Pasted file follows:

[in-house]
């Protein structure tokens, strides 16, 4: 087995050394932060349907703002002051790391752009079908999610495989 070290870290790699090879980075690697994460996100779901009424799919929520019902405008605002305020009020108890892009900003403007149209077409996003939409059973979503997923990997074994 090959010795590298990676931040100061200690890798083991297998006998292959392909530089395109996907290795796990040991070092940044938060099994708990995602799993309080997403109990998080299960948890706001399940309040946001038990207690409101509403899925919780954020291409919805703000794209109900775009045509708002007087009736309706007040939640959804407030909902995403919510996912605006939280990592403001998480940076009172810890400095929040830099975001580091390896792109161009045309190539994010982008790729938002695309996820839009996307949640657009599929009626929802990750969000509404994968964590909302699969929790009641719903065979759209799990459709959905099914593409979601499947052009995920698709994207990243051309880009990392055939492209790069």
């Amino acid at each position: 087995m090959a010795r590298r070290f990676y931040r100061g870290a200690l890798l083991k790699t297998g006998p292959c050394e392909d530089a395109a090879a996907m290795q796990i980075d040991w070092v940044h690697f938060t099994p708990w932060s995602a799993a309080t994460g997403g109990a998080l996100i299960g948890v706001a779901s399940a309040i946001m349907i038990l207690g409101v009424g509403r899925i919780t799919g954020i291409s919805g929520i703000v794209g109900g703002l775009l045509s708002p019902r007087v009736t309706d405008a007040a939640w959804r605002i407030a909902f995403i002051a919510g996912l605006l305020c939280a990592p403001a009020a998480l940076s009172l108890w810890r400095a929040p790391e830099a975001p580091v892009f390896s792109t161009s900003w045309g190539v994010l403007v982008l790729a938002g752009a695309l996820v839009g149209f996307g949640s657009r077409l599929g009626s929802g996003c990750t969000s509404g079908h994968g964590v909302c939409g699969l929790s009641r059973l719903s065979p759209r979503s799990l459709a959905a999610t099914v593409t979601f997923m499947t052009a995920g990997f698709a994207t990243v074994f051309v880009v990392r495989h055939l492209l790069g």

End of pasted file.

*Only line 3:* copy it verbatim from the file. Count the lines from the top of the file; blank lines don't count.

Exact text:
């Amino acid at each position: 087995m090959a010795r590298r070290f990676y931040r100061g870290a200690l890798l083991k790699t297998g006998p292959c050394e392909d530089a395109a090879a996907m290795q796990i980075d040991w070092v940044h690697f938060t099994p708990w932060s995602a799993a309080t994460g997403g109990a998080l996100i299960g948890v706001a779901s399940a309040i946001m349907i038990l207690g409101v009424g509403r899925i919780t799919g954020i291409s919805g929520i703000v794209g109900g703002l775009l045509s708002p019902r007087v009736t309706d405008a007040a939640w959804r605002i407030a909902f995403i002051a919510g996912l605006l305020c939280a990592p403001a009020a998480l940076s009172l108890w810890r400095a929040p790391e830099a975001p580091v892009f390896s792109t161009s900003w045309g190539v994010l403007v982008l790729a938002g752009a695309l996820v839009g149209f996307g949640s657009r077409l599929g009626s929802g996003c990750t969000s509404g079908h994968g964590v909302c939409g699969l929790s009641r059973l719903s065979p759209r979503s799990l459709a959905a999610t099914v593409t979601f997923m499947t052009a995920g990997f698709a994207t990243v074994f051309v880009v990392r495989h055939l492209l790069g």